4. Stop using actors and professional presenters to front your messages; you are just laying yourself open to charges of faking the message.
  5. Measure and record data around the tough messages. It’s much harder for a senior manager to shoot the messenger (i.e. you) if you can back up your advice with hard facts.
  6. Don’t lie. I know it’s hard, but if you know that a message you are expected to deliver is untrue make it a resigning issue. As communicators we are what we eat, and during my time helping to propagate Maxwell’s lies I became a worse communicator – and probably a worse person. No fee or wage is worth doing that to yourself.
  7. Create a rebuttal channel. When the media or anyone outside the organisation makes a false accusation, nail that lie. You can use external forums or the intranet to set the record straight. People will respect what you say provided you are proved right in the long run. However, if what is being levied against you happens to be true, keep quiet and let the audience come to their own conclusion. This technique was used inside the BBC to build credibility in the internal channels such as the house newspaper Ariel.
  8. Stop polishing and editing. I know it is painful when the CEO splits an infinitive in her blog or misspells an important manufacturing process. To err is human and with each deft correction you make you whitewash out a little bit of that authenticity.
  9. Have two desks; one in the communications unit and another in a part of the operational business, then split your time between them. Stay at your comms desk when you are publishing and at the other desk when the organisation is receiving; walk in the shoes of your audience whenever the messages are out there.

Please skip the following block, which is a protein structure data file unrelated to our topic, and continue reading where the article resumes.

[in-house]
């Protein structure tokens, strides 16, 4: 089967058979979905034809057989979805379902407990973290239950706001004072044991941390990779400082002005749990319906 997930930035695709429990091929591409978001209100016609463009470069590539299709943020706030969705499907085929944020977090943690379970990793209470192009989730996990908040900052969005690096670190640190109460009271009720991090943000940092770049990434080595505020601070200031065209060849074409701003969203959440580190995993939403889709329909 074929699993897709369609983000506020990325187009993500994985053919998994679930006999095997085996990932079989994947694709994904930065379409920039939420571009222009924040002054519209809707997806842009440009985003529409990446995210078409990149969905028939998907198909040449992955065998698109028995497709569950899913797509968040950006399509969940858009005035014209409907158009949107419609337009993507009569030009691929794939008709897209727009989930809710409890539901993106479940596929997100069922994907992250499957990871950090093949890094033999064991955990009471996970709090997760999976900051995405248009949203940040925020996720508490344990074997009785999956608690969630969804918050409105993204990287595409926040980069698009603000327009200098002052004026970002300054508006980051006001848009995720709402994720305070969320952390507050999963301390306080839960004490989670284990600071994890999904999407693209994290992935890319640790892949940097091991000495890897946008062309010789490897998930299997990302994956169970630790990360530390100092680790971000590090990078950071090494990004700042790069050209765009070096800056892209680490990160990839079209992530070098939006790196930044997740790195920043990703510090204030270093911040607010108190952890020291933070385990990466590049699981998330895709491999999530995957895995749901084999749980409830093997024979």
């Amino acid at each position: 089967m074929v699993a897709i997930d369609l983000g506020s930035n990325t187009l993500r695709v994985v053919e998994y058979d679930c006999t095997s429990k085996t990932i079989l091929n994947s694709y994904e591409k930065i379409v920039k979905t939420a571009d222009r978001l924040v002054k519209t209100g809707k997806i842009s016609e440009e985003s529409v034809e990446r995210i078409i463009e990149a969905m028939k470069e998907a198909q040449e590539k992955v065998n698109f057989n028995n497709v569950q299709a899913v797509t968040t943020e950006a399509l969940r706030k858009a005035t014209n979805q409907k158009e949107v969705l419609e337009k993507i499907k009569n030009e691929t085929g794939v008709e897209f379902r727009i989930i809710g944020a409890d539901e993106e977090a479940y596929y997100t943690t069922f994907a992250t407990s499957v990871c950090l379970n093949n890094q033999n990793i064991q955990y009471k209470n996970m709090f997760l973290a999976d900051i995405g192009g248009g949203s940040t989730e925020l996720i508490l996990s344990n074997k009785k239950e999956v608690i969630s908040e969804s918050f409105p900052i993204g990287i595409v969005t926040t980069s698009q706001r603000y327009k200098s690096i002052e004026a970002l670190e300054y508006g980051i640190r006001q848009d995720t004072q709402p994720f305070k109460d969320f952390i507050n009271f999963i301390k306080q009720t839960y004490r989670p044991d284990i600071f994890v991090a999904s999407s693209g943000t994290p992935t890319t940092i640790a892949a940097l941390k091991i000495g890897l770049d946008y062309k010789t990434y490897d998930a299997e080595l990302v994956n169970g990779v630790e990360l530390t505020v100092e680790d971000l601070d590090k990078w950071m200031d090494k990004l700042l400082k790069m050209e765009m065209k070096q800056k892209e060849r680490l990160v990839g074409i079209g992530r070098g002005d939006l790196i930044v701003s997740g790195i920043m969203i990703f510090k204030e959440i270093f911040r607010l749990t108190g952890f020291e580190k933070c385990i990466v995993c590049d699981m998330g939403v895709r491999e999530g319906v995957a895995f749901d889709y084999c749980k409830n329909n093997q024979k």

10. Trust your audience. Taken as a whole your colleagues know more about what’s true and what’s right for the business than any individual. Don’t despair when someone posts a malicious response on the CEO Forum; publish and let the goodwill of others set the record straight. You are not the mouthpiece of authenticity, you are its curator.

2 Comments

  1. Useful post with useful examples and insight. PRs love to talk about corporate responsibility, but the hardest thing to achieve is to keep corporates honest. Enron was big on CR and non-existent on honesty, for instance. But authenticity is not about dropping the corporate voice altogether or pretending that everything is from the heart and personal. Perhaps you might wish to look at the discussion on corporate blogging between Neville Hobson, Tom Murphy and me here:

    http://paulseaman.eu/2009/07/corporate-blogging-now-its-personal/

    An off-beat observation perhaps, but we should remind ourselves that the Dogme collective’s film-making was just as contrived as Hollywood’s for all its emphasis on authenticity.

  2. Pingback: PR Conversations » Authentic CEOs